Collection and identification of larvae by cytotaxonomy

Black fly larvae were sampled in the North Region during the rainy season (July to October 2021), and sites that were positive for S. damnosum s.l. were plotted on the map (Fig. 1). In addition, black fly larvae were surveyed near adult black fly collection sites, and larvae collected were identified by cytotaxonomy as described by Ayisi et al. [17]. Briefly, larval developmental (breeding) sites near the points where adult black flies were collected were prospected, and larvae collected were stored in modified Carnoy’s solution (3 parts absolute ethanol and 1 part glacial acetic acid) and kept cold until identification by cytotaxonomy. Larvae were dissected, and stained with lacto-acetic orcein, and the stained polytene chromosomes were spread on a glass slide by gently squashing between the glass slide and a cover slip. Species identification was based on chromosome inversions and band characteristics as described by previous authors [18, 30, 31].


Black fly abundance

In all, 14,303 black flies were collected and analyzed (4785 in the rainy season from August to October and 9518 in the dry season from December to March). The total biting rates (Table 2) were high in most of the communities, with higher rates recorded at Mbere-Tchad (16,407 bites/person/study period), Babidan (15,805 bites/person/study period), and Gor (9720 bites/person/study period), compared with biting rates at Haijam/V5 (1,554), Touboro (769), and least at Koinderi (186). No Simuliid flies were seen seeking a blood meal in the rainy season at the Babidan and Touboro sites. Likewise, none was observed at the Haijam/V5, Djeing and Koinderi sites in the dry season (Table 3). Additional file 1: Table S1 shows the MBR, Fig. 2A presents the trends of MBR across the fly collection sites, and Fig. 2B presents the rainfall data of the four collection sites in the Touboro Health District. Biting rates in Gor increased from August to September and slightly increased in October before dropping drastically in November (97.5 bites/person/month). Flies were caught at Mbere-Tchad throughout the study period, with a gradual drop from August to October. This was followed by a dip in November, then by a slow rise up to January and then a sharp increase to reach a peak in February (9702 bites/person/month), followed by a drastic drop in March. Similarly, biting rates in Babidan rose sharply from December, reaching a peak in the month of February and dropping sharply in March. Biting rates at Touboro were low throughout the collection period, rising very slowly from December to reach a peak (458.5 bites/person/month) in February. The fluctuation in biting rate for the other productive rainy season sites was slow throughout the rainy season, with a gradual decrease with decreasing rainfall (Fig. 2A, B). Only 56 black flies were collected from the Koinderi site during the entire study period.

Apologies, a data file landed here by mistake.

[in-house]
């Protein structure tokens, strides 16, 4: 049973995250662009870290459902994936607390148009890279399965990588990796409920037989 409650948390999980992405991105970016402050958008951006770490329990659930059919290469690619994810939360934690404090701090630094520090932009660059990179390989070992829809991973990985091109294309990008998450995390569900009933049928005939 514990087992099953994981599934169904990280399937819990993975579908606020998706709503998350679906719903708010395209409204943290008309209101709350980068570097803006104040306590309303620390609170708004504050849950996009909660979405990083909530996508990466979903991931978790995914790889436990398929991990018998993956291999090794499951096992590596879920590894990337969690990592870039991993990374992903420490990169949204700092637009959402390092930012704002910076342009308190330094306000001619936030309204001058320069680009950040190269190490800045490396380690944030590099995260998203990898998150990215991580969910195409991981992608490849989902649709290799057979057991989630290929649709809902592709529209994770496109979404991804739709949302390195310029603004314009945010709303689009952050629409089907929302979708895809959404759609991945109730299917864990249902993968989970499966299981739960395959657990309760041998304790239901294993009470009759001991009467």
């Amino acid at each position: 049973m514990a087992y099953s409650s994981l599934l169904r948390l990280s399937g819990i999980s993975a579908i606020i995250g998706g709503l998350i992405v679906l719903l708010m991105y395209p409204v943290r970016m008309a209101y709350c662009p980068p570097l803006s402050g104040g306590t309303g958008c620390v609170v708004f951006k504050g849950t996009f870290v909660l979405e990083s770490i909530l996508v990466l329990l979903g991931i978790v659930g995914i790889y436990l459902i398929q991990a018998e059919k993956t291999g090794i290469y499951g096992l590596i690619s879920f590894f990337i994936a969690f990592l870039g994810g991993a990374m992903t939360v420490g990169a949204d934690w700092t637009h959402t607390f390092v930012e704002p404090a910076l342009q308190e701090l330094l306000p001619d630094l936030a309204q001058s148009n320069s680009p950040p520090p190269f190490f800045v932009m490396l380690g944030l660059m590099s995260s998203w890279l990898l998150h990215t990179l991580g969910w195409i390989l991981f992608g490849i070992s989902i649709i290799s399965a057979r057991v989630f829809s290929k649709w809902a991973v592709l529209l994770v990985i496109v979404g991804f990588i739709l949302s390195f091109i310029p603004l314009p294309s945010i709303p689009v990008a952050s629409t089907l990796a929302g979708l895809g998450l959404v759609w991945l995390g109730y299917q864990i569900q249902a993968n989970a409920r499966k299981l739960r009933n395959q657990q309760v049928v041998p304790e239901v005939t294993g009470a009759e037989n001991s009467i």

Table 2 Transmission indices of onchocerciasis at the study sites
Table 3 Monthly transmission potentials (MTPs) and number of infective black flies per site through the study period
Fig. 2
figure 2

Monthly biting pattern of black flies at the study sites (A) and rainfall pattern in 2021 at the four collection sites in the Touboro Health District (B)

Transmission potentials and parity rates

A total of 6918 flies were dissected, of which 4421 (64.0%) were parous. Table 3 presents the entomological parameters, including parity rates, monthly transmission potentials (MTP), and number of infective flies obtained by considering infective flies as those having third-stage larvae in the head (L3H). The MTP values were high, with the highest values obtained in February at Mbere-Tchad (238 infective bites/person/month), followed by January at Babidan (73.3 infective bites/person/month) and then February at Babidan (72.7 infective bites/person/month). Except for Mbere-Tchad, which recorded MTP values above zero in most of the months during this study (indicating transmission in both seasons), the other sites had zero MTP values either in the dry season (Haijam/V5 and Gor) or in the rainy season (Babidan), indicating seasonal transmission. The MTP at Touboro, Koinderi, and Djeing was zero throughout the study period, indicating that no infective flies (flies with third-stage larva in the head – L3H) were dissected from these sites. The total transmission potentials (L3H/All L3) for the study period (Table 2) were, in decreasing order, 367/702, 146/506, 51/55, 20/32, 0/3, 0/0, and 0/0 infective larvae/person/study period, respectively, for Mbere-Tchad, Babidan, Hajam/V5, Gor, Djeing, Touboro, and Koinderi. At Mbere-Tchad, which had transmission throughout the study period, transmission was higher in the dry season (294 infective bites/person/season) than rainy season (73 infective bites/person/season). Also, the overall seasonal parous rates were high at all the study sites, with the highest recorded in the rainy season at Koinderi (92.9%) followed by the dry season at Mbere-Tchad (86.8%) and then the rainy season at Haijam/V5 (83.9%). The parity rates of female black flies at Mbere-Tchad were higher in the dry season (86.8%) than in the rainy season (62.0%).